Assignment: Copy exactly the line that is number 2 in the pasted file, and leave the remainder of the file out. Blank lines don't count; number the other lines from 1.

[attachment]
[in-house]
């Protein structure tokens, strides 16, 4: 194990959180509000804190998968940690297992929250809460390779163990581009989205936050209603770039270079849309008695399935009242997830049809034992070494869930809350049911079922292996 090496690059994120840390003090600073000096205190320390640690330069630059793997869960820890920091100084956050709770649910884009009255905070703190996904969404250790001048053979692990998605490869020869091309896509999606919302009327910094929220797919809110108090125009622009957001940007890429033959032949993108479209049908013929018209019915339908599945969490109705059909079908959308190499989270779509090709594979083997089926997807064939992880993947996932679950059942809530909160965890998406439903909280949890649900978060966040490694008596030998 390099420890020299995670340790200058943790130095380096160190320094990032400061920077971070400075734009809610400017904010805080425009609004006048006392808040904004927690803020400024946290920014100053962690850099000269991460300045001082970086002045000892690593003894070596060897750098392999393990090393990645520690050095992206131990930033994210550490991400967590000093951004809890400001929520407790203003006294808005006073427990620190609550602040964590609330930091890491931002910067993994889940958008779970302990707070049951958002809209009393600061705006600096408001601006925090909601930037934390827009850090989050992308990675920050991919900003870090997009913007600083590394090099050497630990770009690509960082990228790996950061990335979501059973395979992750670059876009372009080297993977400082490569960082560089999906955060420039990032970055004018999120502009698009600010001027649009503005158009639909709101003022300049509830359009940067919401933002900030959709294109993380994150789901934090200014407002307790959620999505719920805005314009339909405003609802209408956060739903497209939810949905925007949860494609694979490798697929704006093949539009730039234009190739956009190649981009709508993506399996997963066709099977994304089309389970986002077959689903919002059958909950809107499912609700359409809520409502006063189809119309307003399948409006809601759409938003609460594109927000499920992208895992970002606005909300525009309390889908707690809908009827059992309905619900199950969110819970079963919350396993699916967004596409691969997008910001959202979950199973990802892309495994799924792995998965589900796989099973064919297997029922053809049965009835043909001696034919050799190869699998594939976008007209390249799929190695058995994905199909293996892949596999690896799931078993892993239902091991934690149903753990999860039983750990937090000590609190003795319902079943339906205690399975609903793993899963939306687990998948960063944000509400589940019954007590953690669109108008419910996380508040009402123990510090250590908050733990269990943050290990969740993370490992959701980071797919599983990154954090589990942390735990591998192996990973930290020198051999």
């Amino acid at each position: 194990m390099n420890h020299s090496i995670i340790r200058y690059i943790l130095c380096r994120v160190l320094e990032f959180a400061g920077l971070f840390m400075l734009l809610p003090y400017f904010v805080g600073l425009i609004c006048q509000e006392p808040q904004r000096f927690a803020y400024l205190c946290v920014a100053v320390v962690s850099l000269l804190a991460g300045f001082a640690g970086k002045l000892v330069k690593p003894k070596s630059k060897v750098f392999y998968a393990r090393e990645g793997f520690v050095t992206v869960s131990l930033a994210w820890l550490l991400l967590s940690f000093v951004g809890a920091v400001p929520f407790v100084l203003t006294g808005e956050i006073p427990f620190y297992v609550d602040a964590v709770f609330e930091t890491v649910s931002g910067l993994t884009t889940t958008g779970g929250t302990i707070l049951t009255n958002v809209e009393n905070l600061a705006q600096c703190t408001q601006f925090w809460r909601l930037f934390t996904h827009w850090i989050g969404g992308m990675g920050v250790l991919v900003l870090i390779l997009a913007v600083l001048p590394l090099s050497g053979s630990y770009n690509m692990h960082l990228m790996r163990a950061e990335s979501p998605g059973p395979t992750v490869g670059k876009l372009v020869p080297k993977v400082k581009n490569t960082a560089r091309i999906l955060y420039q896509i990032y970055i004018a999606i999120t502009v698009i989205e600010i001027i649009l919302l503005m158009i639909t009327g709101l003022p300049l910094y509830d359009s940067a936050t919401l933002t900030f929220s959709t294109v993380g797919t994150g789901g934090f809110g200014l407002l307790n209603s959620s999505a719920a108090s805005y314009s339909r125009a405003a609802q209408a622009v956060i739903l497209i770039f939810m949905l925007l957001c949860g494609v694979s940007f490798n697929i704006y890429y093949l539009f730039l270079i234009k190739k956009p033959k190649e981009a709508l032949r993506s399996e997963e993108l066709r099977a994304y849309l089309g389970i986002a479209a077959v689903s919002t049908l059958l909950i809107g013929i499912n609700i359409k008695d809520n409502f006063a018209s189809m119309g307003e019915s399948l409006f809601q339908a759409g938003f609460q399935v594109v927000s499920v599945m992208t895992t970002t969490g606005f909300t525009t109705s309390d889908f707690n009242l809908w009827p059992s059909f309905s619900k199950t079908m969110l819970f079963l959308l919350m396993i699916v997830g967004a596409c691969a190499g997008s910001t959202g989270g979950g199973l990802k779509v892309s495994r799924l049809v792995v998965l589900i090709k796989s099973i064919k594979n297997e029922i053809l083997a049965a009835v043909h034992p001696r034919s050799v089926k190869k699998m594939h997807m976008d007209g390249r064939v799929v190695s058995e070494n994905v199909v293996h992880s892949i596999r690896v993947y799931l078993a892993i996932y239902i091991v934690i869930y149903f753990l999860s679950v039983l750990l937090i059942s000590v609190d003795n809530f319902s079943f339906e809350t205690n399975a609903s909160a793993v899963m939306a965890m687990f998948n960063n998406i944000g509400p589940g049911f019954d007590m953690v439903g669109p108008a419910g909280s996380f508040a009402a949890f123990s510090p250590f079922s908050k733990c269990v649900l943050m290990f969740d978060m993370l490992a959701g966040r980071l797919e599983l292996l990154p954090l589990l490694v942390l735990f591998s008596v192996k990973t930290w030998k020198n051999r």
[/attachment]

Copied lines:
């Protein structure tokens, strides 16, 4: 194990959180509000804190998968940690297992929250809460390779163990581009989205936050209603770039270079849309008695399935009242997830049809034992070494869930809350049911079922292996 090496690059994120840390003090600073000096205190320390640690330069630059793997869960820890920091100084956050709770649910884009009255905070703190996904969404250790001048053979692990998605490869020869091309896509999606919302009327910094929220797919809110108090125009622009957001940007890429033959032949993108479209049908013929018209019915339908599945969490109705059909079908959308190499989270779509090709594979083997089926997807064939992880993947996932679950059942809530909160965890998406439903909280949890649900978060966040490694008596030998 390099420890020299995670340790200058943790130095380096160190320094990032400061920077971070400075734009809610400017904010805080425009609004006048006392808040904004927690803020400024946290920014100053962690850099000269991460300045001082970086002045000892690593003894070596060897750098392999393990090393990645520690050095992206131990930033994210550490991400967590000093951004809890400001929520407790203003006294808005006073427990620190609550602040964590609330930091890491931002910067993994889940958008779970302990707070049951958002809209009393600061705006600096408001601006925090909601930037934390827009850090989050992308990675920050991919900003870090997009913007600083590394090099050497630990770009690509960082990228790996950061990335979501059973395979992750670059876009372009080297993977400082490569960082560089999906955060420039990032970055004018999120502009698009600010001027649009503005158009639909709101003022300049509830359009940067919401933002900030959709294109993380994150789901934090200014407002307790959620999505719920805005314009339909405003609802209408956060739903497209939810949905925007949860494609694979490798697929704006093949539009730039234009190739956009190649981009709508993506399996997963066709099977994304089309389970986002077959689903919002059958909950809107499912609700359409809520409502006063189809119309307003399948409006809601759409938003609460594109927000499920992208895992970002606005909300525009309390889908707690809908009827059992309905619900199950969110819970079963919350396993699916967004596409691969997008910001959202979950199973990802892309495994799924792995998965589900796989099973064919297997029922053809049965009835043909001696034919050799190869699998594939976008007209390249799929190695058995994905199909293996892949596999690896799931078993892993239902091991934690149903753990999860039983750990937090000590609190003795319902079943339906205690399975609903793993899963939306687990998948960063944000509400589940019954007590953690669109108008419910996380508040009402123990510090250590908050733990269990943050290990969740993370490992959701980071797919599983990154954090589990942390735990591998192996990973930290020198051999």